This morning I finished another book on my Kindle. (By the way, if you’re looking into getting an E-Reader, I highly recommend the Kindle. It’s so easy, so reliable, and it fits in pretty much every bag I own.)
Lately, I’ve gotten into reading about people and their dogs. I think it’s my way of staying close to Maddie while I’m gone since the silly dog refuses to Skype anymore.
I’m going to warn you that I am a physiotherapy student and not a book critic, so if my reviews don’t do it for you, check out the links to the Amazon pages.
This is a great story about a family who adopts a young pit bull who was used as a bait dog in a dog fighting ring. It starts out when the Levin family has to take their sick and elderly cat into the vet to be put to sleep and they discover a puppy who, even when he is literally torn to pieces, is so ready to love and be loved that he captures the heart of the family. Oogy, becomes a part of the family and is soon known as the “third twin” who, on occasion, is a bit more mischievous than his human brothers. It truly shows that even the most damaged goods can be treasures in life and it certainly helps to give the bully breed a better reputation.
This is a story about a Royal Marine (The UKs version of the Marines) who, during his deployment to Afghanistan, comes into contact with a variety of dogs who seem to gravitate toward him for help. In between daily tours and watches, he cares for a variety of dogs under the radar to keep them safe and out of the local dog fighting ring. Despite being in the middle of a war-torn country, he works with his wife back home and his buddies on base to try to get the dogs to a rescue center in northern Afghanistan. This is a great story that leaves you pulling for the underdogs and shows that it may take a lot of work, but every dog deserves a chance to find his or her forever home.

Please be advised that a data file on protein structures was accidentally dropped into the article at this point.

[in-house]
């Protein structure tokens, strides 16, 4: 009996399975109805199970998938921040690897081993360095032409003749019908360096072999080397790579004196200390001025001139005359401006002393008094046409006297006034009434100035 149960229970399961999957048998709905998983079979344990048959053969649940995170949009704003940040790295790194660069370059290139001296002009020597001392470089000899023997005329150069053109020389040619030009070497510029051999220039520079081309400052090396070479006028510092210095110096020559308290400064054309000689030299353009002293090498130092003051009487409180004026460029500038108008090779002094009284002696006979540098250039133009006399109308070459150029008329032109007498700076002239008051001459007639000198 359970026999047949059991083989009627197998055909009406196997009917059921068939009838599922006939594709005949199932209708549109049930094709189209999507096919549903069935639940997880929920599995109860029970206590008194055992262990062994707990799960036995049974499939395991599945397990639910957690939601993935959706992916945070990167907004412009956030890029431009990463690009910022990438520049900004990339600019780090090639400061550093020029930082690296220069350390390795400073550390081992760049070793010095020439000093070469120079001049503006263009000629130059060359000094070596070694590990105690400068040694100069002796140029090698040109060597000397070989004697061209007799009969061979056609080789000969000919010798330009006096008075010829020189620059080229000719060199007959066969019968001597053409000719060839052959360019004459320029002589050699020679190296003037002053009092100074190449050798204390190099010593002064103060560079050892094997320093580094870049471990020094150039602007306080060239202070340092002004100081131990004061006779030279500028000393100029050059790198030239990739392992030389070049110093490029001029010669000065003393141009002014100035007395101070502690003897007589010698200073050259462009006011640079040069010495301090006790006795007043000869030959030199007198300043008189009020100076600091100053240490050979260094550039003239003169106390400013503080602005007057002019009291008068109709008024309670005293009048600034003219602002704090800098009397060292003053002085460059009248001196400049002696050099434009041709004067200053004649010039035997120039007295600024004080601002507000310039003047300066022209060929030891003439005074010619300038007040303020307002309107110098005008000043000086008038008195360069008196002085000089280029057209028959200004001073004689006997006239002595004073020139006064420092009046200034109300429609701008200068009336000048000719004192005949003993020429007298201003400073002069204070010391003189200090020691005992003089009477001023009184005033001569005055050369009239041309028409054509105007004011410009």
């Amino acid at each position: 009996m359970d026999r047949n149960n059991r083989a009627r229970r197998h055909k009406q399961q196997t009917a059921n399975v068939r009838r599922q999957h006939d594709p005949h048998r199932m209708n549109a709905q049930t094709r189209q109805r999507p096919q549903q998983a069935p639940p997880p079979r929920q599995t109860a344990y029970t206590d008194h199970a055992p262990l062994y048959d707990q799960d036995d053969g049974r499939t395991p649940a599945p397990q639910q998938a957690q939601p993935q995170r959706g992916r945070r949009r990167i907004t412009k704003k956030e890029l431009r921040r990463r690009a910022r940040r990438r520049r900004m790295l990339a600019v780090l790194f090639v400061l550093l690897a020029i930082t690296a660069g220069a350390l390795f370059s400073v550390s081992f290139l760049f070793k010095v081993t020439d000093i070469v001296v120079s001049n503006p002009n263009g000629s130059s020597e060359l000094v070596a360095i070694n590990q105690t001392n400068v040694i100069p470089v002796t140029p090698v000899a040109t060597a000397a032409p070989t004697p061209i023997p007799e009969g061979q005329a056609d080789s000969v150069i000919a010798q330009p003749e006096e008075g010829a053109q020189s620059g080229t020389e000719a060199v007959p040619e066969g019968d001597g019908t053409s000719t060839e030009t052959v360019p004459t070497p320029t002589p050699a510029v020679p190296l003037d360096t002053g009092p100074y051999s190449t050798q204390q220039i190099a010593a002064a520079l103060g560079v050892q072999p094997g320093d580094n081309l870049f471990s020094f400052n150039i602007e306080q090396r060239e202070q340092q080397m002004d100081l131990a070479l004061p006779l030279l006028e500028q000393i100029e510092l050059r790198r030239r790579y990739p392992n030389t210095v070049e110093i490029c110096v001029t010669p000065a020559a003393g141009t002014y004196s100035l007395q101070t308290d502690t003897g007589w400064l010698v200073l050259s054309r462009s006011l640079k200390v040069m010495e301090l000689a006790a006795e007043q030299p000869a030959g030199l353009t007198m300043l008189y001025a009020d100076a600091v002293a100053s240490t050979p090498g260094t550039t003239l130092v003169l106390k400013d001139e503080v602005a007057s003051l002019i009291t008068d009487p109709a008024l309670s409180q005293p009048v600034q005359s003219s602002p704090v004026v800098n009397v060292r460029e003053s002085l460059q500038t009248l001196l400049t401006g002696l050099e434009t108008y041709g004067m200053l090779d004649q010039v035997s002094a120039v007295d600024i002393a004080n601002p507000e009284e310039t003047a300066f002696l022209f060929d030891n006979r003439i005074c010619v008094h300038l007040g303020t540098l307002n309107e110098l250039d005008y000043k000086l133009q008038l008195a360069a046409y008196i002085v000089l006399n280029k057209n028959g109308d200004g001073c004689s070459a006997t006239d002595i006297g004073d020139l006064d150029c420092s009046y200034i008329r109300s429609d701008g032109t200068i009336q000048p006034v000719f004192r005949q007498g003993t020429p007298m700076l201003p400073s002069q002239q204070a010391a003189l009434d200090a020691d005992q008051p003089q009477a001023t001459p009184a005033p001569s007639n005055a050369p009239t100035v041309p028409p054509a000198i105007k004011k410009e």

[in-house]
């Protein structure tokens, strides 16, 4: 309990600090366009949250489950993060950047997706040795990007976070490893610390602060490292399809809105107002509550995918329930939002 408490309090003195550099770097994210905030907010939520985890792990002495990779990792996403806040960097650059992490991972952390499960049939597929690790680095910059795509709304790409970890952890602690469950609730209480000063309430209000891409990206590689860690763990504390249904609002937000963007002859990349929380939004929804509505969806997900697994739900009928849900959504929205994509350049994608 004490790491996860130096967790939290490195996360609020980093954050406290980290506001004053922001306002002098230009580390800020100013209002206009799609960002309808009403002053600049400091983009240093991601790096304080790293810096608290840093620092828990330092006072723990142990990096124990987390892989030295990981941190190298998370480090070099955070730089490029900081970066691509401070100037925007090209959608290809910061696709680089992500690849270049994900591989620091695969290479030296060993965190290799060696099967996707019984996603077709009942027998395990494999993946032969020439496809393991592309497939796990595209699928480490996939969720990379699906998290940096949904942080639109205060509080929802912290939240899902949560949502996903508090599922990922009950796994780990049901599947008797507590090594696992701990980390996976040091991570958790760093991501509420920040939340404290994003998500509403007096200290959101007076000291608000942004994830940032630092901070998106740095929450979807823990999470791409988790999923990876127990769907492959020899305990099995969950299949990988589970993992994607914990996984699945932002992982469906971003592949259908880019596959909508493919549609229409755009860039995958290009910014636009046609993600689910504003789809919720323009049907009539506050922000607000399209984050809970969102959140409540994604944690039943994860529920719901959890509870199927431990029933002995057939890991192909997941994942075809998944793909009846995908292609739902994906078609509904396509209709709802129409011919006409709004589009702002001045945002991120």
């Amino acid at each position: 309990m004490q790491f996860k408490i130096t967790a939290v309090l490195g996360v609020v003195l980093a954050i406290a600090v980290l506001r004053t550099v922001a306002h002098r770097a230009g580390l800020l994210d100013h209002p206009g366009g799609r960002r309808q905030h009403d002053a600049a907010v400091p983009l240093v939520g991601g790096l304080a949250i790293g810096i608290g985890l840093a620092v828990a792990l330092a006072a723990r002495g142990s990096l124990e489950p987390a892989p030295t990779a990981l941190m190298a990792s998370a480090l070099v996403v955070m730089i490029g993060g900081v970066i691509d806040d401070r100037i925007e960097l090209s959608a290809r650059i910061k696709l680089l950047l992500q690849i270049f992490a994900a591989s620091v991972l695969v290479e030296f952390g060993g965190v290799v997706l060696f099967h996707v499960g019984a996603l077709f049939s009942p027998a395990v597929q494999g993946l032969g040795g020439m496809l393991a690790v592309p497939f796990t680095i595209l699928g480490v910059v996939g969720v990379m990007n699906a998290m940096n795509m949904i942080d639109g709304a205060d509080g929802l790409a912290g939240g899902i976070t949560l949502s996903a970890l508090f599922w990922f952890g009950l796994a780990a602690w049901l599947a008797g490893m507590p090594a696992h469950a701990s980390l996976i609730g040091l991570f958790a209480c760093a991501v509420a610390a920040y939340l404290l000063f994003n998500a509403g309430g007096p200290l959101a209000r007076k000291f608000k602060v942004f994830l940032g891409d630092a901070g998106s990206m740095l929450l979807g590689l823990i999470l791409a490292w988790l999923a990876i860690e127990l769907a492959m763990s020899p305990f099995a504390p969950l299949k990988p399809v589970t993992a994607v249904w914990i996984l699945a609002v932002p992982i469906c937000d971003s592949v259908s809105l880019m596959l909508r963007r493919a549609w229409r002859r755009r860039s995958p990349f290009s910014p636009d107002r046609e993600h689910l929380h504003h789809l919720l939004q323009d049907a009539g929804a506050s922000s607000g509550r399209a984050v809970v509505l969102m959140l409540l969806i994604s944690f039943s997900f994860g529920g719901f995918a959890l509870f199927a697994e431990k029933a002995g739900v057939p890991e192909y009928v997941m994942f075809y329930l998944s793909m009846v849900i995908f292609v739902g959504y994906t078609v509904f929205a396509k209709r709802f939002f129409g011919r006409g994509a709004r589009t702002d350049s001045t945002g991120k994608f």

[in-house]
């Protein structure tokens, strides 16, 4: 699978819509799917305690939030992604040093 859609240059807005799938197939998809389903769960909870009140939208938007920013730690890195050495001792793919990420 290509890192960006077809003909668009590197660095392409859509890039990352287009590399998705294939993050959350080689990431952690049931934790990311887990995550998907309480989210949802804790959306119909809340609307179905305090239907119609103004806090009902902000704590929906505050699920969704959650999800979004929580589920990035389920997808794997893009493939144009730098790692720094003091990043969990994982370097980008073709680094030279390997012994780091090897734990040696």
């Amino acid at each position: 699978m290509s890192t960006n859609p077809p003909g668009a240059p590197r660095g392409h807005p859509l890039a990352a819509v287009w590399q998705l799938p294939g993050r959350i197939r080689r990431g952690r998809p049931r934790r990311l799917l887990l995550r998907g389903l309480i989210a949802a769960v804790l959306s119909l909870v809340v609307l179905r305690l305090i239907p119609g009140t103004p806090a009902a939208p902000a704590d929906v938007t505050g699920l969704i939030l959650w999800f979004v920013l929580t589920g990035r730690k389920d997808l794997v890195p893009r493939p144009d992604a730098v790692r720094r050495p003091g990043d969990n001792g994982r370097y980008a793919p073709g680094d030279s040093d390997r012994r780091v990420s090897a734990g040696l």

This book is what I consider to be part memoir and part research paper, but it’s definitely more interesting than a research paper. This story explores the relationships between people and their dogs and the difference between dog people and non-dog people. It provokes the reader to consider where they fall on the great spectrum of dog loving. It’s a great story about how dogs can take on many roles in the lives of their humans and how life changes in every direction when you welcome a dog into your home and your life.
This is the book I finished this morning. The author, Gail Caldwell, was a great friend of Caroline Knapp, the author of Pack of Two. I will admit that when I started reading this story, I expected it to be more about Gail’s friendship with Caroline and their relationships with their dogs. And to be honest, it is about just that. However, it may be surprising at first to hear the background story that forms the foundation for Gail and Caroline’s friendship. If you take it as it comes and follow along, it’s a great story about the power of friendship with people and dogs and the marks it makes on your heart. Based on my experience with the story and the reviews I’ve read, it is not uncommon to cry while reading this, so be forewarned.